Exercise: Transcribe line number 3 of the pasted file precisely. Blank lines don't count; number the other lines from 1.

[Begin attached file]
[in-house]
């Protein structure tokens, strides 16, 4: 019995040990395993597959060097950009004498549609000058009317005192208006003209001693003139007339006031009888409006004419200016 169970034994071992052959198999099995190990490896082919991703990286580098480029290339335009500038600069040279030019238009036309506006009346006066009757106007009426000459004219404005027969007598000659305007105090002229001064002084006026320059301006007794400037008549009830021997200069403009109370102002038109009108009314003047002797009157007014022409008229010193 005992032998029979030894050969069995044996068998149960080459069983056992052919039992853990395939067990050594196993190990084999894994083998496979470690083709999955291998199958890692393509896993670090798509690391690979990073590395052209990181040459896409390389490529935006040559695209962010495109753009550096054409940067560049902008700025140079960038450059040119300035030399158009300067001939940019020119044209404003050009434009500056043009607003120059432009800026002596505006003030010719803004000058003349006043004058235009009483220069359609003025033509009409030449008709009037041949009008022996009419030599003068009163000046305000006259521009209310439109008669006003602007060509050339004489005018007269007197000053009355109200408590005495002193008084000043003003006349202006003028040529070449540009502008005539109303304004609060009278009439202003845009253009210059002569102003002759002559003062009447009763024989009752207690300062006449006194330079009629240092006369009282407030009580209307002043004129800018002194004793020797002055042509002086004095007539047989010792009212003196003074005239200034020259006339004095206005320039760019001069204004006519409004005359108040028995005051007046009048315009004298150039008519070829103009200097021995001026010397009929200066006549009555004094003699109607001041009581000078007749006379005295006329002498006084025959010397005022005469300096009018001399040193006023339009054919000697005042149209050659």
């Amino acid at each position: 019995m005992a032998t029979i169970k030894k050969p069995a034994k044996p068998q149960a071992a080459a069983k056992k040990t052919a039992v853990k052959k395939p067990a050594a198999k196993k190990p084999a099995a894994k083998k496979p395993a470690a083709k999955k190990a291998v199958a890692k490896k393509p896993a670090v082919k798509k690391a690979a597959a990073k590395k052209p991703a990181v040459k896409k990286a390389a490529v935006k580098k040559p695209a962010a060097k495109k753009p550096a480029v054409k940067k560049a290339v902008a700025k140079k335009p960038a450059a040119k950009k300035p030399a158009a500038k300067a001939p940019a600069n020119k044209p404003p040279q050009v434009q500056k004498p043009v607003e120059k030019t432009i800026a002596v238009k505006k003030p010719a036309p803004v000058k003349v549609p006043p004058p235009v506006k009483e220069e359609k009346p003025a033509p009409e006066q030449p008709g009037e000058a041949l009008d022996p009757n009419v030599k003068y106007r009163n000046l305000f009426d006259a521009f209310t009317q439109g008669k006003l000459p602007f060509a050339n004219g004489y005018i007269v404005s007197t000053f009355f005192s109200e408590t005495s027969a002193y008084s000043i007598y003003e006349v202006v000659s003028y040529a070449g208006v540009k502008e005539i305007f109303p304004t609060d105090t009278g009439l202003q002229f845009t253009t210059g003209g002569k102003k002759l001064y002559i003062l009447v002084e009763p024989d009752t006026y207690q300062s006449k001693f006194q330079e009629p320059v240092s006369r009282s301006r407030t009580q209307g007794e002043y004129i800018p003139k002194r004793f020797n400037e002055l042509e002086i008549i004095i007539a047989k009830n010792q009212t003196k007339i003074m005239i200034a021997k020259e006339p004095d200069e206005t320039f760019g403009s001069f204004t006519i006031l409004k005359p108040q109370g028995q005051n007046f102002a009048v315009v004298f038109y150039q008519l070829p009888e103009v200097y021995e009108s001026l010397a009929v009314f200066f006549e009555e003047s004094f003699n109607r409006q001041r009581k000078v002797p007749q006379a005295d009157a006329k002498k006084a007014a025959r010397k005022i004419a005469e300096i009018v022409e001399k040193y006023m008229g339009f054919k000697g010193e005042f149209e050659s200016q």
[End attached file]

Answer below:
């Amino acid at each position: 019995m005992a032998t029979i169970k030894k050969p069995a034994k044996p068998q149960a071992a080459a069983k056992k040990t052919a039992v853990k052959k395939p067990a050594a198999k196993k190990p084999a099995a894994k083998k496979p395993a470690a083709k999955k190990a291998v199958a890692k490896k393509p896993a670090v082919k798509k690391a690979a597959a990073k590395k052209p991703a990181v040459k896409k990286a390389a490529v935006k580098k040559p695209a962010a060097k495109k753009p550096a480029v054409k940067k560049a290339v902008a700025k140079k335009p960038a450059a040119k950009k300035p030399a158009a500038k300067a001939p940019a600069n020119k044209p404003p040279q050009v434009q500056k004498p043009v607003e120059k030019t432009i800026a002596v238009k505006k003030p010719a036309p803004v000058k003349v549609p006043p004058p235009v506006k009483e220069e359609k009346p003025a033509p009409e006066q030449p008709g009037e000058a041949l009008d022996p009757n009419v030599k003068y106007r009163n000046l305000f009426d006259a521009f209310t009317q439109g008669k006003l000459p602007f060509a050339n004219g004489y005018i007269v404005s007197t000053f009355f005192s109200e408590t005495s027969a002193y008084s000043i007598y003003e006349v202006v000659s003028y040529a070449g208006v540009k502008e005539i305007f109303p304004t609060d105090t009278g009439l202003q002229f845009t253009t210059g003209g002569k102003k002759l001064y002559i003062l009447v002084e009763p024989d009752t006026y207690q300062s006449k001693f006194q330079e009629p320059v240092s006369r009282s301006r407030t009580q209307g007794e002043y004129i800018p003139k002194r004793f020797n400037e002055l042509e002086i008549i004095i007539a047989k009830n010792q009212t003196k007339i003074m005239i200034a021997k020259e006339p004095d200069e206005t320039f760019g403009s001069f204004t006519i006031l409004k005359p108040q109370g028995q005051n007046f102002a009048v315009v004298f038109y150039q008519l070829p009888e103009v200097y021995e009108s001026l010397a009929v009314f200066f006549e009555e003047s004094f003699n109607r409006q001041r009581k000078v002797p007749q006379a005295d009157a006329k002498k006084a007014a025959r010397k005022i004419a005469e300096i009018v022409e001399k040193y006023m008229g339009f054919k000697g010193e005042f149209e050659s200016q």